Neil Patel

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How to Use a Blog to Drive Customers to Your Offline Business


Your customers are out there, waiting to buy your products. If you wait too long, they’ll go to your competitors. Don’t let that happen.

Amazon is taking the world by storm with its next-day and same-day delivery services. Their strategic plan is to have warehouses in every major city, all over the world, complete with trained employees to provide top-notch customer service.

The future of online is offline. And, blogs offer a great way to prove yourself and drive customers to a brick-and-mortar business.

Blogging may seem like an activity that’s prominent for online businesses, but smart marketers are taking advantage of it to grow their offline businesses. Ideally, combine both offline and online marketing for the best possible results.


In fact, your potential customers expect that from you. According to Graphs, “64% of shoppers research products online before buying offline.”

An offline buying cycle usually begins online. A survey, by PriceWaterhouseCoopers, found that “70% of consumers use smartphones to find out where the nearest store is located around them.” If your online marketing strategy is not well-orchestrated, your offline business will suffer. 

Step #1: Market Analysis

If you want to fully understand your market, the first step is to assess it. Do you have a big enough target audience to sell to?

On the web, a niche marketing strategy is a common tactic, because you can’t afford to market to every potential customer out there. Why would you sell snow jackets to West Africans, when they don’t have a cold climate? It would be a total flop.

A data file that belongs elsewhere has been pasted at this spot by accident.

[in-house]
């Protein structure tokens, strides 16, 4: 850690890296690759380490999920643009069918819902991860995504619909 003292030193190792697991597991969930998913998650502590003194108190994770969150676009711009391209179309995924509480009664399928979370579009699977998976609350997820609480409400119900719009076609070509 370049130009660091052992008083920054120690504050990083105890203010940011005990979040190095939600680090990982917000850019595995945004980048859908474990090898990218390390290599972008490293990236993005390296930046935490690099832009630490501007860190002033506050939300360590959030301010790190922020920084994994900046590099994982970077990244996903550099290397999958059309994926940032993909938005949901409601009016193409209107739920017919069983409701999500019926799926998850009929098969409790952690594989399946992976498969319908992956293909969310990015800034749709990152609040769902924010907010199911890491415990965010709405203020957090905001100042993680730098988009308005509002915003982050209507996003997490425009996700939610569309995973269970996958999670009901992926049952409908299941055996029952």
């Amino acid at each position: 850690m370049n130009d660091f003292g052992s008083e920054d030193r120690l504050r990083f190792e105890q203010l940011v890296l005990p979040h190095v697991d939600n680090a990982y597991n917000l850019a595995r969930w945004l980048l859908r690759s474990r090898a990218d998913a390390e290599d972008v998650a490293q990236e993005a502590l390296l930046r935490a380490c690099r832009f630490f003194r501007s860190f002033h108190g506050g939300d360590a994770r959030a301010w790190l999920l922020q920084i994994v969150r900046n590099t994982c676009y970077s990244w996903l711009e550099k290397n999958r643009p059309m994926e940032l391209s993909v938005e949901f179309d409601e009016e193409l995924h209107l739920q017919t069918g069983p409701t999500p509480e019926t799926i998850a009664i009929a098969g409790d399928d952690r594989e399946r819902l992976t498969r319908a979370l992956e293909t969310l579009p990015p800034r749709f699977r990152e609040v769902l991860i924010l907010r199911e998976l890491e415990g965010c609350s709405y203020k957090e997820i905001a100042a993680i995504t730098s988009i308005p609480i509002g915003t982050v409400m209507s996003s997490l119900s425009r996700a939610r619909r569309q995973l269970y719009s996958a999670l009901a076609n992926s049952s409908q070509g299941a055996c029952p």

Here’s how NetMba explains market analysis:


According to the U.S. Small Business Administration, determining your potential market share and conducting a competitive analysis are two essential elements of small business success.

Inbound marketing strategies are proven to generate leads, but those strategies are more likely to produce great results when you get to know the minds of those prospects whom you’ll eventually convert to potential customers.


Market analysis puts you ahead of the game. It shows you exactly where your potential customers are getting their information and how open they are to different types of content, including product reviews, case studies, and visual information.


For the same reason, you should conduct keyword research (more on this later) – to understand trends and the psychology of consumer behaviors.